There is a rebuttable presumtion that the driver of a vehicle that impacts with the rear of another vehicle is at fault. Under the above scenario both B and C could be held liable for A's injuries and damages depending upon the facts. Seeing that the vehicles were travelling and not standing still B has to allow for a safe distance between it and A. If the accident was such that B was following too closely he/she may be liable even if C caused the chain of events.
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Liability in a crash involving three moving vehicles is not always simple. "B" may be at fault as well. I would hire counsel and likely a lawsuit will be needed to determine percentages of fault.Ask a similar question
Order of claim does matter in exhaustion of benefits. That is why you should always carry uninsured/under-insured motorist coverage.Ask a similar question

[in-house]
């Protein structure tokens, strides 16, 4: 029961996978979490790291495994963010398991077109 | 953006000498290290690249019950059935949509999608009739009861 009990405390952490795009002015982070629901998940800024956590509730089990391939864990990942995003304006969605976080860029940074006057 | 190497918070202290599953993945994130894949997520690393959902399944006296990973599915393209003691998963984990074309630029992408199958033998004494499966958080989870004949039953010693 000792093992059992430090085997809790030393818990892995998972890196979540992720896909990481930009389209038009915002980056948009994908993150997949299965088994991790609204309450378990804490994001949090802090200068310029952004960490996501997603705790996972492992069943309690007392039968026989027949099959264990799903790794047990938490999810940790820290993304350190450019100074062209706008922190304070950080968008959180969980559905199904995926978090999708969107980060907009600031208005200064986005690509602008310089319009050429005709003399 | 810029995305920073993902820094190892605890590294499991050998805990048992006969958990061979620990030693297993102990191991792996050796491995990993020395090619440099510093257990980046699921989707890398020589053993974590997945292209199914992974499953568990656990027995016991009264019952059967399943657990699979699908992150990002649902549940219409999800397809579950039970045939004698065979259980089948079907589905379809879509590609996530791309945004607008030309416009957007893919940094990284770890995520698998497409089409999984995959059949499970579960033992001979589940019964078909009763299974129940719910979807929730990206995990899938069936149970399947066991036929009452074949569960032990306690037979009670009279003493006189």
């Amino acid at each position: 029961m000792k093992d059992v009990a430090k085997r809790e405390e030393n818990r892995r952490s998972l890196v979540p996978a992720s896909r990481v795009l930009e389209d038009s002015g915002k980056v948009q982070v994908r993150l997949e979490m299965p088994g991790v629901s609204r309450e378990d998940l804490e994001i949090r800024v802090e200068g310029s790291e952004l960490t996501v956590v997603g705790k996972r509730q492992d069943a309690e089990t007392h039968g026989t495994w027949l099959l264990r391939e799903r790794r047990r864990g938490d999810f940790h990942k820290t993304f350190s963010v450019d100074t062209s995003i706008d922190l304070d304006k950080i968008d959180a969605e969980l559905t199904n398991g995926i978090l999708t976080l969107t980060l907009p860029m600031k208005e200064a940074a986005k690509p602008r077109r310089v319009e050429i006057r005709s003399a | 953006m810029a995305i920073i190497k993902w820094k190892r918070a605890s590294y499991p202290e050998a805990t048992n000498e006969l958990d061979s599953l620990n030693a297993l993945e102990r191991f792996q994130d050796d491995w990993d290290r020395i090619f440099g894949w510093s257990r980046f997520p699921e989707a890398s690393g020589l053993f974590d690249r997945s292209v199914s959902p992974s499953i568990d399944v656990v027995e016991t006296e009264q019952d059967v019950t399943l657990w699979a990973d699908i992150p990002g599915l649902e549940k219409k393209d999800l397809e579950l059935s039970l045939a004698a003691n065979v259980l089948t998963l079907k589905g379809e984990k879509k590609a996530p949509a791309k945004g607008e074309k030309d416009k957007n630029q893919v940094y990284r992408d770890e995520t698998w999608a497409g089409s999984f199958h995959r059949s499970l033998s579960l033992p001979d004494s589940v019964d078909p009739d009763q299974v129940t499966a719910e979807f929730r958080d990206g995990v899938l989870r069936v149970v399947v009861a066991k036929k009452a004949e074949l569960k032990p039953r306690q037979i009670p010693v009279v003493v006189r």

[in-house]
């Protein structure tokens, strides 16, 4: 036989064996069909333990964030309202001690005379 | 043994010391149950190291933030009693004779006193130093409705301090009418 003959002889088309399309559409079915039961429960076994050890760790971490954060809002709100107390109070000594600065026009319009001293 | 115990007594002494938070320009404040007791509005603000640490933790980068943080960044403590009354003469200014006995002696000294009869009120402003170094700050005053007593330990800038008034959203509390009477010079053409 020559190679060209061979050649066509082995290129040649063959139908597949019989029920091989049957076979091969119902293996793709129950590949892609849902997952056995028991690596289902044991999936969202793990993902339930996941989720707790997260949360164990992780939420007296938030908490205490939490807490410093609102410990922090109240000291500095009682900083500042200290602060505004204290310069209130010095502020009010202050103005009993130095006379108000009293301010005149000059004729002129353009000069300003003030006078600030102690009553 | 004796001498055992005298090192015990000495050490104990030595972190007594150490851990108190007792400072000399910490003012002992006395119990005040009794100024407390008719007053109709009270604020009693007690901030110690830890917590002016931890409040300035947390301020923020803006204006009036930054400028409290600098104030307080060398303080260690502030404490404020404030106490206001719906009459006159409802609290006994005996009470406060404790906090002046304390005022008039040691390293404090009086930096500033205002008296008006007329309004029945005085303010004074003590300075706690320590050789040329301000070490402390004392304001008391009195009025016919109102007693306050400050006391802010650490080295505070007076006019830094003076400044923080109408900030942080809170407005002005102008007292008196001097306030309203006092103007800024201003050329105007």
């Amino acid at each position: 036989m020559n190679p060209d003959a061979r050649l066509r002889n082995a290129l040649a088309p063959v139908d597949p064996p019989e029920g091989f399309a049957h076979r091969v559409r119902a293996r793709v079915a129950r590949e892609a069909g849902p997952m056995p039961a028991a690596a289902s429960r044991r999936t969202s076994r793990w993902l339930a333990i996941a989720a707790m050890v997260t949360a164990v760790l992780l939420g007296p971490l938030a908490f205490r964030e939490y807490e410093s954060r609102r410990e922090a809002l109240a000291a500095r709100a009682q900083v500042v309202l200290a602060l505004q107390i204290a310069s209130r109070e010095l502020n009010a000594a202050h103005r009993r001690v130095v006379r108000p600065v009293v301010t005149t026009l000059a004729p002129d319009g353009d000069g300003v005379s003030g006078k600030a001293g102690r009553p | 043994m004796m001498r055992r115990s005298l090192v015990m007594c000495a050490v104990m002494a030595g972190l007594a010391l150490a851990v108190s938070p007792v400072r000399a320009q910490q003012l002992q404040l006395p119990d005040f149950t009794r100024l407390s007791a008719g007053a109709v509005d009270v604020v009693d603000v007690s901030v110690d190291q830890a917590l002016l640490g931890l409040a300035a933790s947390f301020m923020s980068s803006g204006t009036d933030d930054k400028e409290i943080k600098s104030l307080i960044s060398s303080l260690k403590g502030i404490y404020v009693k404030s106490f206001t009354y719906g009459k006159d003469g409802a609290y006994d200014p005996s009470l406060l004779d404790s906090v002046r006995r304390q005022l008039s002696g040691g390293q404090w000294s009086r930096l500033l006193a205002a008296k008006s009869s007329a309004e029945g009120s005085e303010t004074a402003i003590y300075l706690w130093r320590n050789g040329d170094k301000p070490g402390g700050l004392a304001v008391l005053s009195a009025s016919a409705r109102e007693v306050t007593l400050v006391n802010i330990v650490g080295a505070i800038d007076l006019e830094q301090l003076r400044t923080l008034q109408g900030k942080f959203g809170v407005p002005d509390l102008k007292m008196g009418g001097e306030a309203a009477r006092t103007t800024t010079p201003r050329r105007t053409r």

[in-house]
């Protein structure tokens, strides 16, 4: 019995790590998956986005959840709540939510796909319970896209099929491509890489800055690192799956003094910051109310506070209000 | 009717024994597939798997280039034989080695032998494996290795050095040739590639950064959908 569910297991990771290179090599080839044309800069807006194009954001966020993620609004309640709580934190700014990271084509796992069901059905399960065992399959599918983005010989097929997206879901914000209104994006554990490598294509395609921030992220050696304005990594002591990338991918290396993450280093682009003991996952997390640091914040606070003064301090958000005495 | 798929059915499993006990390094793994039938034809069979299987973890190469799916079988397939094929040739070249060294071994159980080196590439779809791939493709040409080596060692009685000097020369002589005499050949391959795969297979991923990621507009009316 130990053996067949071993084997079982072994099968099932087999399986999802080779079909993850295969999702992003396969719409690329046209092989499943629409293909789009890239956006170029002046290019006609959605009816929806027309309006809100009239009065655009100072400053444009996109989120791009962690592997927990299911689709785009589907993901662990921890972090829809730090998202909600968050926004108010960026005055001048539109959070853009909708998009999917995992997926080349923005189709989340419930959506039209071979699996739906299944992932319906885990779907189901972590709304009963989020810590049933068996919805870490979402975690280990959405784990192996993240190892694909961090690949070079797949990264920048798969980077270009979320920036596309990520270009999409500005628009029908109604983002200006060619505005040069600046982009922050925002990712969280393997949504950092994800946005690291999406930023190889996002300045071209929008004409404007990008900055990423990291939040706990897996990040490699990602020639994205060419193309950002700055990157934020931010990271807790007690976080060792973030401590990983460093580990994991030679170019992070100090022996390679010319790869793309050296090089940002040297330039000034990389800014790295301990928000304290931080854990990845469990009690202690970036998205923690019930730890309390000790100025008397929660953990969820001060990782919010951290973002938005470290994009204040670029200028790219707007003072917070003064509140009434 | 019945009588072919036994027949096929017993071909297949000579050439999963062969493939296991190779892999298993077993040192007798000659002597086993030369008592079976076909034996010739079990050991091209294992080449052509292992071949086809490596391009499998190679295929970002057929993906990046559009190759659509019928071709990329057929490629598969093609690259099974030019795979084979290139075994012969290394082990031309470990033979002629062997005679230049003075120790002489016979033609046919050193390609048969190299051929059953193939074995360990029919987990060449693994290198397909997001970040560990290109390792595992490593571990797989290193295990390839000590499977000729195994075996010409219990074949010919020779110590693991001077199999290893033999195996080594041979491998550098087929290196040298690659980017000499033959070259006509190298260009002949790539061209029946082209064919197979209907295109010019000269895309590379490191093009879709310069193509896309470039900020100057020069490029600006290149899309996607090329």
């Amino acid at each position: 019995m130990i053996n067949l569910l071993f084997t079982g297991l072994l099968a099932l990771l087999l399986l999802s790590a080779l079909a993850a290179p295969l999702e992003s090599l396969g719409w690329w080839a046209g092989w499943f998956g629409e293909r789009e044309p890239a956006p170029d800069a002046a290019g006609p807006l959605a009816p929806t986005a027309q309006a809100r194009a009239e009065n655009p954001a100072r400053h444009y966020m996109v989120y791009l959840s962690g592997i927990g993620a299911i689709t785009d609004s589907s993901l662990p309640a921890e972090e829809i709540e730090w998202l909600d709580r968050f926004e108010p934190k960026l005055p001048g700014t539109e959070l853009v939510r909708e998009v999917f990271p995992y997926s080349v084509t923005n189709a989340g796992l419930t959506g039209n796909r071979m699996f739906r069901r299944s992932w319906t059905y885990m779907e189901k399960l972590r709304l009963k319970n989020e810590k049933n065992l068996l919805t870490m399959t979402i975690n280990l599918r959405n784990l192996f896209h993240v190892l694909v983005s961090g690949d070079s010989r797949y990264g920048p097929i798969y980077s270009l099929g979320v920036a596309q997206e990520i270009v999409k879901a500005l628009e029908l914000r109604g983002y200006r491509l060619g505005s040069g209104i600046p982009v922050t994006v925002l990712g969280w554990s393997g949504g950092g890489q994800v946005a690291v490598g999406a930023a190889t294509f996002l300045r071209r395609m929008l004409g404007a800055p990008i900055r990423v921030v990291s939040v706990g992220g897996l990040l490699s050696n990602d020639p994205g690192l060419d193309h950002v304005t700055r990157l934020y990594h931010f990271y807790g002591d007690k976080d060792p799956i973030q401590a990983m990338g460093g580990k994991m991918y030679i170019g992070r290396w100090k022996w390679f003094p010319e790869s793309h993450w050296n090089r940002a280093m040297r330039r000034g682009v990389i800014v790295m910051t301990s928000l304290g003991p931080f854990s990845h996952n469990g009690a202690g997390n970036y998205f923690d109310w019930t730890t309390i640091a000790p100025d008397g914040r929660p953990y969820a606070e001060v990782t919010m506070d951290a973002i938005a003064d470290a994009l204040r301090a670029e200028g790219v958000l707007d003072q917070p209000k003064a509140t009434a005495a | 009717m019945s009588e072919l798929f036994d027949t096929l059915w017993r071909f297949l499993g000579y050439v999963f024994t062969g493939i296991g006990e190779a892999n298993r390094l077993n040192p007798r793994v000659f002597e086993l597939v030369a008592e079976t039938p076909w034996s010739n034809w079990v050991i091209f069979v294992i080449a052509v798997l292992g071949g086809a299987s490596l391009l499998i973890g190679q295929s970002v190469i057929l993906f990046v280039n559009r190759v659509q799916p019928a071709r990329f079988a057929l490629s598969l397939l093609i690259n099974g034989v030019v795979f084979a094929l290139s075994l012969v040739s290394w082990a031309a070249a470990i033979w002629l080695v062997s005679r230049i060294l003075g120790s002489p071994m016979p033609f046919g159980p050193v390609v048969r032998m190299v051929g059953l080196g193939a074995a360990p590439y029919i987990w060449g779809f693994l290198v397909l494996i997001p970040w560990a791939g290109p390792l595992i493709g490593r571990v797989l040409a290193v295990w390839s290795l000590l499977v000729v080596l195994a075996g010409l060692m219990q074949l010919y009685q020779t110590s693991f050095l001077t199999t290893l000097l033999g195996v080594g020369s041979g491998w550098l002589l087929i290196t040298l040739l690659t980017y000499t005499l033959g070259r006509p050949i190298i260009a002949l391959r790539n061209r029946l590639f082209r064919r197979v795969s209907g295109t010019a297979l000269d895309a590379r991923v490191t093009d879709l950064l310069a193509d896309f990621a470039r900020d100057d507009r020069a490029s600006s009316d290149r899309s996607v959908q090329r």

A needs to sue C and B. The jury will apportion liability between C and B and the damages assessed against them will be split proportionally.
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Without knowing additional information, it appears that vehicle C would have the primary liability. There could be extenuating circumstances that could place some liability on vehicle B as well. More information is needed.
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